My First Suicide. Jerzy Pilch

My First Suicide - Jerzy Pilch

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      Praise for Jerzy Pilch

      “A very gifted writer… The hope of young Polish prose.”

      —Czesław Miłosz

      “Pilch’s antic sensibility confirms that he is the compatriot of Witold Gombrowicz, the Polish maestro of absurdist pranks. But readers with a taste for the fermented Irish blarney of Flann O’Brien, Samuel Beckett, and John Kennedy Toole might also savor Pilch.”

      —Steven Kellman, Barnes & Noble Review

      “If laughter actually is the best medicine, fortunate readers of A Thousand Peaceful Cities will surely enjoy perfect health for the rest of their days.”

      —Kirkus Reviews

      “Jerzy Pilch’s Thousand Peaceful Cities are… the unruly, wonderfully erudite, and hilariously surreal product of a boisterous imagination set loose.”

      —Valentina Zanca, Words Without Borders

      “Fans of Gombrowicz will find this a much gentler, yet almost equally rich, examination of what it means to be an individual in a bygone world.”

      —Jennifer Croft, World Literature Today

      Also by Jerzy Pilch

      His Current Woman

      The Mighty Angel

      A Thousand Peaceful Cities


      Copyright © by Jerzy Pilch, 2006

      Translation © by David Frick, 2012

      Published with the permission of Świat Książki Sp. z o.o., Warsaw, 2010

      First edition, 2012

      First digital edition, 2013

      All rights reserved

      Library of Congress Cataloging-in-Publication Data: Available.

      ISBN-13: 978-1-934824-67-2

      ISBN-10: 1-934824-67-4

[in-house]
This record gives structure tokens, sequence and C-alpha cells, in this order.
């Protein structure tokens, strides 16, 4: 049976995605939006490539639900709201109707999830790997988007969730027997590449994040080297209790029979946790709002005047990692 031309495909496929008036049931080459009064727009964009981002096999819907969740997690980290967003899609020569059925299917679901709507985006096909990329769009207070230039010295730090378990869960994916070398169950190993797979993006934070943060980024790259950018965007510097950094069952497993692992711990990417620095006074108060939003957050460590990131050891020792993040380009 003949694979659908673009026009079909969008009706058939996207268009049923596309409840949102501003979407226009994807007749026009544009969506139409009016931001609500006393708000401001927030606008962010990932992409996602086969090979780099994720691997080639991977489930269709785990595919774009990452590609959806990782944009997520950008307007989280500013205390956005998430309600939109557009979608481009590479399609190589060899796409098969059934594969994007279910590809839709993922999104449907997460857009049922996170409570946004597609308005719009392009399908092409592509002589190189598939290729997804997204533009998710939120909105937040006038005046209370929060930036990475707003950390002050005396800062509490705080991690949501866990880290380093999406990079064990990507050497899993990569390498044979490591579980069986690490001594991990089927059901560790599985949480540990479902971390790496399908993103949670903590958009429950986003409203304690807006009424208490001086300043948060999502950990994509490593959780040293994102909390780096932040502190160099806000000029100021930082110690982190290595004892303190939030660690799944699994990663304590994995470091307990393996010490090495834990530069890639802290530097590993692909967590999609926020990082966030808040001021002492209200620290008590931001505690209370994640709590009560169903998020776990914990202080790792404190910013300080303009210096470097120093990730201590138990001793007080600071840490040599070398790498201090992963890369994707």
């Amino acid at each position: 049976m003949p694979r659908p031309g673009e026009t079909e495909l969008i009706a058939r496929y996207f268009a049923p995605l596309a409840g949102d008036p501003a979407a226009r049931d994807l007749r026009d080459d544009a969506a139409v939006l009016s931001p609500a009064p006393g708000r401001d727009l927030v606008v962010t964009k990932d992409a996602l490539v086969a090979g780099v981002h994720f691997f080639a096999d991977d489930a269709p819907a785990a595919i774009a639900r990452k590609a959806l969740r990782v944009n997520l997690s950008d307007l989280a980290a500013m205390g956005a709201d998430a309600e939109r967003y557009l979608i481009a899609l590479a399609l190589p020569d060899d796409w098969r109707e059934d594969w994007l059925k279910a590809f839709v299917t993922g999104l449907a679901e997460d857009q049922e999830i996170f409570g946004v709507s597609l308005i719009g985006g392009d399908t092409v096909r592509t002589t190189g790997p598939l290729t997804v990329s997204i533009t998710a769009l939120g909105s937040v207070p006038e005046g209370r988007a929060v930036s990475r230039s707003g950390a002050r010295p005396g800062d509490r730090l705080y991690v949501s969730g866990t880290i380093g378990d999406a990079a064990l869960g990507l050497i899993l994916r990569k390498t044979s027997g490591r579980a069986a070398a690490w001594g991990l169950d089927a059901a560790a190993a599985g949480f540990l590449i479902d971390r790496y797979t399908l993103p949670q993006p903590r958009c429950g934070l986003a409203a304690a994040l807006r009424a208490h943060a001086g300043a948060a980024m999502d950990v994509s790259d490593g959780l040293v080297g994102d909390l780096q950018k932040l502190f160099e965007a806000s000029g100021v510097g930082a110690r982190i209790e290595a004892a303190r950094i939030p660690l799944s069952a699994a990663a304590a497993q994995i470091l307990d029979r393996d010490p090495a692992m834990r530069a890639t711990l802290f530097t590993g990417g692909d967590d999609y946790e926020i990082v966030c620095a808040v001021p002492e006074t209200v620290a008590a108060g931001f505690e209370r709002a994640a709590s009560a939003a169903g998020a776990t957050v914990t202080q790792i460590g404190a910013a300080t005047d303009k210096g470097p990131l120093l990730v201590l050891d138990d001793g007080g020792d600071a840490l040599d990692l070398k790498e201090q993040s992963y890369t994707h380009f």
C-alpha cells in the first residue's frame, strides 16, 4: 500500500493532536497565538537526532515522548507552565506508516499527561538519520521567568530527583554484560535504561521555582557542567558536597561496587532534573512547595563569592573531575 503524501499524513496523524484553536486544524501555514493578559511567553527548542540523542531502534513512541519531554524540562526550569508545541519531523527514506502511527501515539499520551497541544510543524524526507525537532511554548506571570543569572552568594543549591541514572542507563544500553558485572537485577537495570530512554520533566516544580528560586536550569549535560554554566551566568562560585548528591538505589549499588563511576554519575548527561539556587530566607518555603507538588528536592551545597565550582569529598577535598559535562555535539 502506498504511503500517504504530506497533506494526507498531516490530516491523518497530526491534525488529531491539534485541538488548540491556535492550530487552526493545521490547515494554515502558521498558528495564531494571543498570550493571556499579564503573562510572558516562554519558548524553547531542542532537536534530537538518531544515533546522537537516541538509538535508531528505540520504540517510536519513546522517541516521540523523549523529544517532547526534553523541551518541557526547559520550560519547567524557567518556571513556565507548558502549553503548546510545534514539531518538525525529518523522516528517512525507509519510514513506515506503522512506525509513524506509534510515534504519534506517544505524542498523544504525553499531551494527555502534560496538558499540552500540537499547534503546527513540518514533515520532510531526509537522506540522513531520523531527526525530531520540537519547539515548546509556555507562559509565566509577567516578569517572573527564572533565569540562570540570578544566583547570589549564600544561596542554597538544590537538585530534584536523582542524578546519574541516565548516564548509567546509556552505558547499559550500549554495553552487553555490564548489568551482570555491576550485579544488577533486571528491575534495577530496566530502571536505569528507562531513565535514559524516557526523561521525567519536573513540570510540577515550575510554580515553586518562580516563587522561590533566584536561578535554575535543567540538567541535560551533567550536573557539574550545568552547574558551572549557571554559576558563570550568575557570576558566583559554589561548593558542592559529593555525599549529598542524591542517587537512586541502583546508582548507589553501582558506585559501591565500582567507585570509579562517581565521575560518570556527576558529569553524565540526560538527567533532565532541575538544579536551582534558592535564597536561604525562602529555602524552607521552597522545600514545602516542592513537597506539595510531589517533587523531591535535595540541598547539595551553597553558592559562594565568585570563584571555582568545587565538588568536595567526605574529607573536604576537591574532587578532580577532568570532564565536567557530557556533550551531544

This publication has been funded by the Book Institute - the ©POLAND Translation Program.

      Printed on acid-free paper in the United States of America.

      Design by N. J. Furl

      Open Letter is the University of Rochester’s nonprofit, literary translation press:

      Lattimore Hall 411, Box 270082, Rochester, NY 14627

      The Most Beautiful Woman in the World


      When great love comes along, a person always thinks he has fallen in love with the most beautiful woman in the world. But when a person has fallen in love with the most beautiful woman in the world, he can have problems.

      If she wasn’t The Most Beautiful Woman in the World in the strict sense, she was in the top ten, and if it wasn’t the top ten, then the top one hundred—the details are unimportant. She was dazzling in a planetary sense.

      I saw her, and I committed a rookie’s mistake. Instead of being satisfied with admiring, I resolved to conquer her.

      I saw her at a certain reception—that is, I saw her for the first time and in person at a certain reception. Before then I had seen her likeness hundreds of times on various photographs, advertisements, posters, and billboards. The famous visage of the depraved madonna—which so excited photographers, cameramen, and directors—was universally known. The reception took place in the gardens of a Western embassy. It was a very significant, very ritual, and very annual reception. On the societal bond market, an invitation to that reception was considered an unusually valuable security.

      The uniqueness of the garden reception at the embassy was also made clear by that fact that, in addition to the habitués—virtuosos at the art of the reception—lost intellectuals were wandering around, intellectuals who never attended receptions, but who had to their credit works devoted to the culture of the Western country whose ambassador was hosting the reception. They were distinguished by their archaic suits, immoderate gluttony, and great enthusiasm. When the jaded habitués confessed to them that they hated receptions, the intellectuals tried to comfort them somehow and urged them on to eat, drink, and have fun. The jaded habitués—who, at all receptions, would drone on gloomily about hating receptions, and who found an equally gloomy hearing for their confessions among other jaded habitués of receptions, who likewise hate receptions—gazed stupefied at the hearty, smiling oldsters, who, flushed with champagne, grabbed them by the elbow with an unexpectedly iron grip, led them to the groaning table and, looking around, exclaimed in triumph: